There is a lot to cover on Wednesdays. We should know, as collectively, we read an insane amount of comics. Even with a large review staff, it’s hard to get to everything. With that in mind, we’re back with Wrapping Wednesday, where we look at some of the books we missed in what was another great week of comics.
Let’s get this party started.
Amazing World of Gumball 2016 Grab Bag Special #1
Written and Illustrated by Terry Blas, Kate Sherron, Ann Szabla, Kate Farina
Reviewed by Liam Budd
Kaboom! have been doing some real amazing work with their Cartoon Network properties over the past year, somebody over there has done a fantastic job in finding quirky and talented comic book creators to handle these books. Titles, like “Amazing World of Gumball”, have been given the space and investment to become just as creative and expansive as their tv counterparts. Nowhere is this more evident than when they release a compilation of stories, as is the case here. The “Grab Bag Special” is made up of four short tales, all written and drawn by a different storyteller. And to make up for the high price, between each story is a stupidly fun collection of “ads” feature all the characters left out of the four tales.
The stories themselves completely distinct from one another, as every element from the show is given its own spotlight. We see Gumball and Darwin at school in ‘Lunch Trade’ by Terry Blas, a bonkers adventure featuring the Watterson clan in a wrestling tournament in ‘Crayon Wax On, Crayon Wax Off’ by Kate Sherron and then ‘The Treasure Room’ by Kate Farina, which is a brilliantly told tale where we see the two bro’s play a videogame together. Even though each story is from a different mind, everything you expect to see from a Gumball story is here, but just with the right level of individual personality. However, I would say the third story, ‘The Shack’ by Ann Szabla, is probably the least memorable, a perfectly fine tale, but it lacks any the smart creativity of the other three.
My favourite has to be Kate Sherron’s story. It is mostly down to her art style that makes it feel to me the most original. All the other stories are drawn to look like they have come straight off the show, which is not a bad thing, but Sherron has a style all to herself. It has this beautiful graphic illustrated look to it, like a graffiti artist who works in ice cream. Characters are drawn so oddly, you’ve never seen Darwin look so much like an actual fish, yet it works completely. The whole design is slick and dreamy while also being just downright funny.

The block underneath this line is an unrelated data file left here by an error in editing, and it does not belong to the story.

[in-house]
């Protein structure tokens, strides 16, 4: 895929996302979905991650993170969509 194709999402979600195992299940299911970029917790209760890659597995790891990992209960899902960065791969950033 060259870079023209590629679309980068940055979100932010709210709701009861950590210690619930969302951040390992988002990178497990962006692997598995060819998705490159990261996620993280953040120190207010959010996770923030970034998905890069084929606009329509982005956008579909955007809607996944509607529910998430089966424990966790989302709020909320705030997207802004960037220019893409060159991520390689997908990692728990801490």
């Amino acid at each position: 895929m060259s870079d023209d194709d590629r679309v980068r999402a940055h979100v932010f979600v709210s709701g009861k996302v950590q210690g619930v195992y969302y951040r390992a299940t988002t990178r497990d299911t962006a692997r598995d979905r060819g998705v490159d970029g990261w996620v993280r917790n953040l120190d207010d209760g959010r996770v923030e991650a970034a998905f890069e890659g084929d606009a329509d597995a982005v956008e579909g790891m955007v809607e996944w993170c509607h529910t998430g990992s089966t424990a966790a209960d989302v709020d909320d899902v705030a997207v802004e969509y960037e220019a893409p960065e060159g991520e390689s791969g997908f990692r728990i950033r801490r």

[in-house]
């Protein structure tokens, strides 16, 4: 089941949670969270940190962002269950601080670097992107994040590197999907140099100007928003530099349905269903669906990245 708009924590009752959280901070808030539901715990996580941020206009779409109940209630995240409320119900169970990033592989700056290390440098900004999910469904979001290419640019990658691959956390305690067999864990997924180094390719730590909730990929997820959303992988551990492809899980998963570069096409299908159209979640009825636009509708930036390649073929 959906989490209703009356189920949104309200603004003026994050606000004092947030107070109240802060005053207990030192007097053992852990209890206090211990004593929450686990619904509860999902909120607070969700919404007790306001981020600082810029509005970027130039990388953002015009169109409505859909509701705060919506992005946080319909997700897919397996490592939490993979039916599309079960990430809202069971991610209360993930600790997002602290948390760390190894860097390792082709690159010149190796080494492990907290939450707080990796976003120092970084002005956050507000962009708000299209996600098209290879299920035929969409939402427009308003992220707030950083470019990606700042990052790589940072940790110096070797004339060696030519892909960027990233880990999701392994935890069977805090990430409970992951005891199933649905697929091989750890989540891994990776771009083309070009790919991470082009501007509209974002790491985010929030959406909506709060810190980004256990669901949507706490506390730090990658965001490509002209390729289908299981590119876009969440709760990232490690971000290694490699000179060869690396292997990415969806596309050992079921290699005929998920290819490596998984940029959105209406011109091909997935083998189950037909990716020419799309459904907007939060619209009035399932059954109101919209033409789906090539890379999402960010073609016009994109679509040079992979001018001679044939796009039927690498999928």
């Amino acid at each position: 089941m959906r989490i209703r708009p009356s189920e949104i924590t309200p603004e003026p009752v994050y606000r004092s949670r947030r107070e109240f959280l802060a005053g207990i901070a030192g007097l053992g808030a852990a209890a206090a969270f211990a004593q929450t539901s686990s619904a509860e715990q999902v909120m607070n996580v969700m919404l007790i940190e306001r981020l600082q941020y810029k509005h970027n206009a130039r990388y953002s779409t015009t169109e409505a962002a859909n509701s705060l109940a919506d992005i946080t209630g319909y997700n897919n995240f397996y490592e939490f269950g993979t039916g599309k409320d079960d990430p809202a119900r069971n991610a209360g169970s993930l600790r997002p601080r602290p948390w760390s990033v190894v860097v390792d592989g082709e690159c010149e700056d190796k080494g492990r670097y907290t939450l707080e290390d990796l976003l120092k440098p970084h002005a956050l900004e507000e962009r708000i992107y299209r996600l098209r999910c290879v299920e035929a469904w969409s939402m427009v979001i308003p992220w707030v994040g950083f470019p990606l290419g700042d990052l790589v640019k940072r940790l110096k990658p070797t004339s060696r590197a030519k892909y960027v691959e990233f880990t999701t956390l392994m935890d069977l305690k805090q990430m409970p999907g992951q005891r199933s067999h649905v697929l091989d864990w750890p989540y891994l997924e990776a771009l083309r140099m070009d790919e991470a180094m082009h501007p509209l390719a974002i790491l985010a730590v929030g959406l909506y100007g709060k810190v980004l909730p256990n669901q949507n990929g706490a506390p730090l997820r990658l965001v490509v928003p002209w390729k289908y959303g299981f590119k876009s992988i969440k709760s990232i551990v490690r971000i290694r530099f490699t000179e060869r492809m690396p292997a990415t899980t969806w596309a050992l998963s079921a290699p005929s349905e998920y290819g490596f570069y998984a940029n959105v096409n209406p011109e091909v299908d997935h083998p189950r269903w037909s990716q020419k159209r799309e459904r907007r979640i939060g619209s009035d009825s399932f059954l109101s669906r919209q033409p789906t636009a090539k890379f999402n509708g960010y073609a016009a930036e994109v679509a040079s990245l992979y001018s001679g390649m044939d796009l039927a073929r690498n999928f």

Final Verdict: 7.5 – A fun, eclectic mix of stories featuring the Amazing World of Gumball. A total must for fans, I fear the high price may be too much for the casual reader.
DC Comics Bombshells Annual #1
Written by Marguerite Bennett
Illustrated by Elsa Charretier
Reviewed by Alice W. Castle
With each passing week, I’m genuinely more and more surprised that DC allows “Bombshells” to still be exist. It is literally a series of comics that eliminates the majority of DC’s male characters, promotes solely its female characters in new and interesting ways by virtue of the 40s pin-up aesthetic and is a story built on the power of female friendship and love. It is amazing. I feel like it’s a comic that DC doesn’t know exists and with each week we’re living on borrowed time until it is taken from us. Boy, writing about comics full time has pretty much killed all optimism I used to have.
This annual for “Bombshells”, written by Marguerite Bennett and illustrated by Elsa Charretier, works as a fantastic entry point for the series by reinterpreting a number of recently popular DC stories into the “Bombshells” universe. Focusing on the origin story of Batgirl, Bennett and Charrtier use Francine Charlie (who you might remember from Fletcher, Stewart and Tarr’s run on “Batgirl” as Frankie Charlie) to explore a wild new take on Batgirl: she is literally a vampire. I don’t want to just spoil the entire annual here, but, like, guys… Batgirl is a vampire.Continued below